DOUGALD HINE is a social thinker, writer and kickstarter of projects and organisations. These have included the utopian regeneration agency Spacemakers, the web startup School of Everything and the Dark Mountain Project, as well as events such as Redrawing The Maps (Kings Cultural Institute, 2012) and Universities: Past & Future (HUB Westminster, 2011). From 2011-13 he was thinker-out-of-residence with the Scarcity and Creativity in the Built Environment project at the University of Westminster. He is Senior Visiting Fellow in Higher Education Policy at the University of Lincoln and has advised on the future education for Demos and the Young Foundation. In 2012, he was listed by the UK’s national innovation agency NESTA as one of Britain’s 50 New Radicals and his work
featured as one of thirteen case studies in the EU’s Team Culture 2012 report into ‘the role of culture in a time of crisis’. He is a regular speaker at universities, art and architecture schools across Europe, as well as for organisations including Google, the European Commission, the British Council, Design for London, the Royal Institute of British Architects and the RSA.

His books and pamphlets include ‘Uncivilisation: The Dark Mountain Manifesto’ (with Paul Kingsnorth, 2009), ‘Despatches from the Invisible Revolution’ (ed. with Keith Kahn Harris, 2012) and ‘The Crossing of Two Lines’ (2013), a collaboration with Stockholm-based artist duo Performing Pictures. He grew up in the north-east of England, studied English Literature at Oxford and worked as a radio journalist for the BBC. In 2012, he left London and is slowly arriving in Sweden.

MARYAM FANNI is a freelancing writer and graphic desginer based in Stockholm. She has a BA in Graphic design and Illustration from Konstfack, University College of Art, Crafts and Design, Stockholm, 2013.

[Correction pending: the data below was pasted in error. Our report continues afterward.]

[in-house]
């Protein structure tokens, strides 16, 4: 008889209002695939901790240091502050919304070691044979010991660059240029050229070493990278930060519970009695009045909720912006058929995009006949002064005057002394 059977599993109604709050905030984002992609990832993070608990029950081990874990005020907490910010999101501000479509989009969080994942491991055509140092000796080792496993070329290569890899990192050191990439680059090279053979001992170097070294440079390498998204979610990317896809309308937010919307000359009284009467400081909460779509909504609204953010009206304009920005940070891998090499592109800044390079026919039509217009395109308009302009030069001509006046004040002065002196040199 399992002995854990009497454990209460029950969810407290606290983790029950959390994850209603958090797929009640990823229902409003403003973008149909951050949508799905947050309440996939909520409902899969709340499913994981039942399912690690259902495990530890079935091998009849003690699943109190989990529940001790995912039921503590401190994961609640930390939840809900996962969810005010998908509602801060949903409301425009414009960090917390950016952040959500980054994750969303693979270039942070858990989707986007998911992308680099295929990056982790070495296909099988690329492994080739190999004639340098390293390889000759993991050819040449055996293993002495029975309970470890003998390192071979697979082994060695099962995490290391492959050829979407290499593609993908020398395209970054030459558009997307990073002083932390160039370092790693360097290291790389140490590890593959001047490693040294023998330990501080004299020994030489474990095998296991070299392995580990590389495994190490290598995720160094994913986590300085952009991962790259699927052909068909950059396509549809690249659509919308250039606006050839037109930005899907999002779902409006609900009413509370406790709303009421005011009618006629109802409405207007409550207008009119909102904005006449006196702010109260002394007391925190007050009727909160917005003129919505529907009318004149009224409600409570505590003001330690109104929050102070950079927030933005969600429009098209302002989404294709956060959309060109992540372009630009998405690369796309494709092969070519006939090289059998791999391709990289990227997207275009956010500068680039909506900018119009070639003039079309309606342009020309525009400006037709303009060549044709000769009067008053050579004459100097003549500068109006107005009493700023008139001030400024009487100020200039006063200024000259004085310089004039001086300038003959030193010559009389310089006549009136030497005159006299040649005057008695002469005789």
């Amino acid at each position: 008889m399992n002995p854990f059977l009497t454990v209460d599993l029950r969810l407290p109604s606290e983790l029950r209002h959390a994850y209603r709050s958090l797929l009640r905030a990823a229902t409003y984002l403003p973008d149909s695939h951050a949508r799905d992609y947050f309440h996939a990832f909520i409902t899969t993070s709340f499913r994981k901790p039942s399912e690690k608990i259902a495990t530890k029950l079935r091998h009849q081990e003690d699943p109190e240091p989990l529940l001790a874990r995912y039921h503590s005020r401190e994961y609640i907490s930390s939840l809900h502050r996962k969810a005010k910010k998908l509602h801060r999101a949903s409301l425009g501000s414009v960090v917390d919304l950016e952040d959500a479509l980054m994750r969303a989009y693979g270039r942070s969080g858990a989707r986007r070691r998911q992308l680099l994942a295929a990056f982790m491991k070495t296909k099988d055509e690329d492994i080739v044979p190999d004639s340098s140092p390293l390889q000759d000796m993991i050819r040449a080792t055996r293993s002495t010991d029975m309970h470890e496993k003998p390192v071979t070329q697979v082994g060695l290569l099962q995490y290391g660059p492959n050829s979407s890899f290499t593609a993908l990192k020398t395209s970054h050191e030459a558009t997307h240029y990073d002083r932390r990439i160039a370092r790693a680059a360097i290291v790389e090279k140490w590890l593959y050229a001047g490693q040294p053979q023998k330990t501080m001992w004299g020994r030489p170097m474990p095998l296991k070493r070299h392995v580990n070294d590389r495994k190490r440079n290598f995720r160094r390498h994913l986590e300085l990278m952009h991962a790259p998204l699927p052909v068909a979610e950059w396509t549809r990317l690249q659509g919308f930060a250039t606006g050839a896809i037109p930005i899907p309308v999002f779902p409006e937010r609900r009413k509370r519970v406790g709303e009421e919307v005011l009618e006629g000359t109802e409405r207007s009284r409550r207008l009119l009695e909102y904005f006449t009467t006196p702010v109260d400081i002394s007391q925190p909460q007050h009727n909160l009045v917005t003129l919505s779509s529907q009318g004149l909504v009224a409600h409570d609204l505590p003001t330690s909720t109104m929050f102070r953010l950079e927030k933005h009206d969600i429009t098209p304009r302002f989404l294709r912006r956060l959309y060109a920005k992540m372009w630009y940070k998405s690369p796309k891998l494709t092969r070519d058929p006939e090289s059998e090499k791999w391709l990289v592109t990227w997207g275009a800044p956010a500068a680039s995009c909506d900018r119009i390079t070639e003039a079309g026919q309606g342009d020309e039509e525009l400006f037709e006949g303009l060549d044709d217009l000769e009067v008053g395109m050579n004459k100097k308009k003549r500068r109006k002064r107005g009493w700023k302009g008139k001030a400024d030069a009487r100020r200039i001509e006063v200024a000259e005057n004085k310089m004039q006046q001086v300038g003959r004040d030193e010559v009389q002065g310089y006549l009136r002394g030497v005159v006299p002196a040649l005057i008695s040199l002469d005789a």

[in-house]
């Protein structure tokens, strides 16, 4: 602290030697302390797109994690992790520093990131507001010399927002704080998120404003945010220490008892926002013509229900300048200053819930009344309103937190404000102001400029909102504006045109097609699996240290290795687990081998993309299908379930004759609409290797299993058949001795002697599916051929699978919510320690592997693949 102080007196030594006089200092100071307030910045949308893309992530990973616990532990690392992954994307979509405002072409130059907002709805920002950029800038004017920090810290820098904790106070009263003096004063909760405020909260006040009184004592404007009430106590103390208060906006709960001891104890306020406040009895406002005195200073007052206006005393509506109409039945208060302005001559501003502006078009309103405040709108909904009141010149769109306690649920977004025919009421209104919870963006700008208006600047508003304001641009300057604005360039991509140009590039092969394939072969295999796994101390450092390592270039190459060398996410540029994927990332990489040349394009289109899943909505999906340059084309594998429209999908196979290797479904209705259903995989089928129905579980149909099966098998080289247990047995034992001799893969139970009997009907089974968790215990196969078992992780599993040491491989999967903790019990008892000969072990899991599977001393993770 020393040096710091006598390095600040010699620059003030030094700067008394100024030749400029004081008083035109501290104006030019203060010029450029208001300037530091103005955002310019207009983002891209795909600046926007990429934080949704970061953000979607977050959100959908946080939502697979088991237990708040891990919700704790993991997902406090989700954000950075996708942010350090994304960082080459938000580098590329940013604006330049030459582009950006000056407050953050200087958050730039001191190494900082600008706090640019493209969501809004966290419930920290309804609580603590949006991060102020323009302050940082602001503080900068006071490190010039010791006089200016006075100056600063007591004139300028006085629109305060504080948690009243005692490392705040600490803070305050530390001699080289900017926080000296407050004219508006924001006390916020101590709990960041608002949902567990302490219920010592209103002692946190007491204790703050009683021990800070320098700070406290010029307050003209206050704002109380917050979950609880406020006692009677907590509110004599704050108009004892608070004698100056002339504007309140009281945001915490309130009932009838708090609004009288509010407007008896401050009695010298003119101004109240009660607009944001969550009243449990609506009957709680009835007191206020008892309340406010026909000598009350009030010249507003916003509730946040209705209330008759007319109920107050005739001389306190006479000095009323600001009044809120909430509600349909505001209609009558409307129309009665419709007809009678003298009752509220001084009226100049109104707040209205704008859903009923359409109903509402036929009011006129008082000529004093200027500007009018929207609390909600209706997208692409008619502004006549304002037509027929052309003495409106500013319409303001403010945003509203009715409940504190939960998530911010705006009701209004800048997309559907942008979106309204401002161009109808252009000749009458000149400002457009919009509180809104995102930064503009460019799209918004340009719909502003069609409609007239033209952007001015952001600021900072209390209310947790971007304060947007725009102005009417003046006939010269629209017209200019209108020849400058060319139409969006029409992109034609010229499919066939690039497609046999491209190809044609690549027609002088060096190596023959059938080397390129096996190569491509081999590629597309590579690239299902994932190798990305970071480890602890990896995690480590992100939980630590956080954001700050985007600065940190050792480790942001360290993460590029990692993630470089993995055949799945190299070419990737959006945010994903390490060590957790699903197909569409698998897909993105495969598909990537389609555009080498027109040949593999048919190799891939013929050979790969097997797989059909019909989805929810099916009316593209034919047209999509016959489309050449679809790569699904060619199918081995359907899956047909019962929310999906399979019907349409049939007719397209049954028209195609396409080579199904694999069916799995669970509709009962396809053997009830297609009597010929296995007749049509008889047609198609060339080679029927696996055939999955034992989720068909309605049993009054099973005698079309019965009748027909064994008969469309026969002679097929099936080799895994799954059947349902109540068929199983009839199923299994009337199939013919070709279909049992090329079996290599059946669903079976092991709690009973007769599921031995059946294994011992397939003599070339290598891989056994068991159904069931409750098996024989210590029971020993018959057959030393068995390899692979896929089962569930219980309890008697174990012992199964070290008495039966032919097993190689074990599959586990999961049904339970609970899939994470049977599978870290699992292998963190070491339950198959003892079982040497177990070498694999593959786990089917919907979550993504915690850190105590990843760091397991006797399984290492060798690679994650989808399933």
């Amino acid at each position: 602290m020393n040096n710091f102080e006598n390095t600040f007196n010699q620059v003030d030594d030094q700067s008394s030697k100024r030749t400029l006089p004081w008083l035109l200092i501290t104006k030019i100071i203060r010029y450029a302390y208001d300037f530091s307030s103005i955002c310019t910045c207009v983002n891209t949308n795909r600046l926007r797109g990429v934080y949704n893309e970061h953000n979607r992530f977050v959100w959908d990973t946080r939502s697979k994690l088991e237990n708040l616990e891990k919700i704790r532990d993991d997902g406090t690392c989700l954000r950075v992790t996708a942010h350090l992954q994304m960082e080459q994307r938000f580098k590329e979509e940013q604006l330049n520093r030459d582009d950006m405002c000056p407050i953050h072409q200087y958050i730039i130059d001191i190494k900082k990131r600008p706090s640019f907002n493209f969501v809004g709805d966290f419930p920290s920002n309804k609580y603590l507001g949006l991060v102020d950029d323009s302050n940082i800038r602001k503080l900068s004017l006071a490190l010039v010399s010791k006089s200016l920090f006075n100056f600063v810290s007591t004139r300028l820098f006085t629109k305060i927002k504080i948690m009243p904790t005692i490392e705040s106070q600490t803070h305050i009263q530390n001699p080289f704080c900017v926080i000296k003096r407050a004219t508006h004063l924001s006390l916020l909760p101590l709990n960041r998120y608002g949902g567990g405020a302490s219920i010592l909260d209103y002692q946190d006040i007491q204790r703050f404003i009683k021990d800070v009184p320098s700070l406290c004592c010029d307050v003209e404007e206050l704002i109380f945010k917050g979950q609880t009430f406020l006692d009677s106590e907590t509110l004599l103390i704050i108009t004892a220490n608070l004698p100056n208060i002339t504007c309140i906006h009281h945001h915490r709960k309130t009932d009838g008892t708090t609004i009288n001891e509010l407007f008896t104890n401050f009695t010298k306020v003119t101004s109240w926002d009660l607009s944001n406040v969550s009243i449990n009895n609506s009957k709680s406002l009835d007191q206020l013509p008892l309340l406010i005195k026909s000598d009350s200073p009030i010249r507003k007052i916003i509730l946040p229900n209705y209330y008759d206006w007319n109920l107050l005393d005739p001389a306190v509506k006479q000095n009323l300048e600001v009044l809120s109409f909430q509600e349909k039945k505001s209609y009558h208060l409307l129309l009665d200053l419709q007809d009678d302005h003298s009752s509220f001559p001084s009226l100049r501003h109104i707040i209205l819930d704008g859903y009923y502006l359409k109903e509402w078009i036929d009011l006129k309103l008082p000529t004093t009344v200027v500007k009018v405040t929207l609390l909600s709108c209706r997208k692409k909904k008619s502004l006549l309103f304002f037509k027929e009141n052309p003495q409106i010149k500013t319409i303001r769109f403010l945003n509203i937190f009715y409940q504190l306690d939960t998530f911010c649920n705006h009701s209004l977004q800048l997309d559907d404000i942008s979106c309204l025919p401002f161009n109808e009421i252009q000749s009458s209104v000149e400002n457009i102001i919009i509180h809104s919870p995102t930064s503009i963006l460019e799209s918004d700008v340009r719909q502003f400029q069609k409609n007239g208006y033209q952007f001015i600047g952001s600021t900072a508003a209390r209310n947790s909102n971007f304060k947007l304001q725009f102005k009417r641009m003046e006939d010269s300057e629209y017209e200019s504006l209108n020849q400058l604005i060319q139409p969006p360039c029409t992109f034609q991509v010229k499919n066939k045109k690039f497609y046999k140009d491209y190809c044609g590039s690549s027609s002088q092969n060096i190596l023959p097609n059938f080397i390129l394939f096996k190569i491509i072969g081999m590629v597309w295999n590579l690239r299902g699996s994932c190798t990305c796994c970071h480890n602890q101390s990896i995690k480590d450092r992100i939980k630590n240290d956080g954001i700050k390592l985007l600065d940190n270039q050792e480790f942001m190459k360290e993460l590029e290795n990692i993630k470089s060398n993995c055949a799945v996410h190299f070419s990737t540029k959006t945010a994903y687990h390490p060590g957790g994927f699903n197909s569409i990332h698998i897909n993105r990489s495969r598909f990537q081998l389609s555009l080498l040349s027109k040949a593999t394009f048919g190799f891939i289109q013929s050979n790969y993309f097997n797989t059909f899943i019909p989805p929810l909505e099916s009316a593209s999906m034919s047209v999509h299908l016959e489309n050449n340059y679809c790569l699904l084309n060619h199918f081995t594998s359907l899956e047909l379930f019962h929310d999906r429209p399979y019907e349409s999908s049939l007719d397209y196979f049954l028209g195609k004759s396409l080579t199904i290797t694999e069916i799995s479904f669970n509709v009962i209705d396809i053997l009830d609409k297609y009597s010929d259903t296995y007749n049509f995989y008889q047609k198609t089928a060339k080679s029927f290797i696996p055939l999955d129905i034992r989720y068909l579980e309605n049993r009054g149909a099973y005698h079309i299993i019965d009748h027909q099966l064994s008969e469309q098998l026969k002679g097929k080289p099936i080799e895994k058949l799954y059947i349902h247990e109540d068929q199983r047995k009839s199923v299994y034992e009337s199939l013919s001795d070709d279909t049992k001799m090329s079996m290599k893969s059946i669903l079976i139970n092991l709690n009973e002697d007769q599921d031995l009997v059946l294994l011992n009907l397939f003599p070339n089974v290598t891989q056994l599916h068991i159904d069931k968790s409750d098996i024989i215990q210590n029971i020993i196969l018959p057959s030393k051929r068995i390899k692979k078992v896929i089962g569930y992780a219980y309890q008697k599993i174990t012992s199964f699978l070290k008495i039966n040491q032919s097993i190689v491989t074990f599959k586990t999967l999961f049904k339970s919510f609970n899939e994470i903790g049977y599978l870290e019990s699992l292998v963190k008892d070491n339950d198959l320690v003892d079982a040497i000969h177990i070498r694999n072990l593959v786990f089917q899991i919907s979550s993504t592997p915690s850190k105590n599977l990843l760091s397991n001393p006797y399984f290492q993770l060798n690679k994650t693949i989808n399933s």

Currently she’s working with communication for Konsthall C and guest-editing at Svenska Tecknare.

SARAH DEGERHAMMAR is an artist based in Stockholm. She has a BA in Fine Arts from Konstfack, University College of Art, Crafts and Design, Stockholm, 2013.

She is a founder and member of the performance group TIR and Jordbro Stadsteater. Currently working with sound artist Mira Eklund and artist Petra Bauer at Tensta konsthall.

TOR LINDSTRAND is an Assistant Professor at the Royal Institute of Technology (KTH-A) and a co-owner of the office of Larsson, Lindstrand and Palme. He has been working on projects oscillating between architecture, visual art and performance in numerous cultural contexts, among others TATE Liverpool, Venice Architecture Biennale 2008 and 2010, Steirischer Herbst, Shenzhen and Hong Kong Bi-city Biennale of
Urbanism/Architecture 2009, VOLTA Basel, Performa New York, Royal Dramatic Theatre Copenhagen, NAI Rotterdam, Stockholm Architecture Museum and Storefront New York. Together with choreographer Marten Spangberg he initiated International Festival, a practice working on context specific projects spanning from buildings, publications, films, installations, public interventions and situations. In 2010 he founded
Economy together with Jessica Watson-Galbraith, a Swedish-Australian studio working with architecture, art and performance. He is currently involved in a collaborative research project on Power, Space and Ideology at KTH-A and Södertörn University.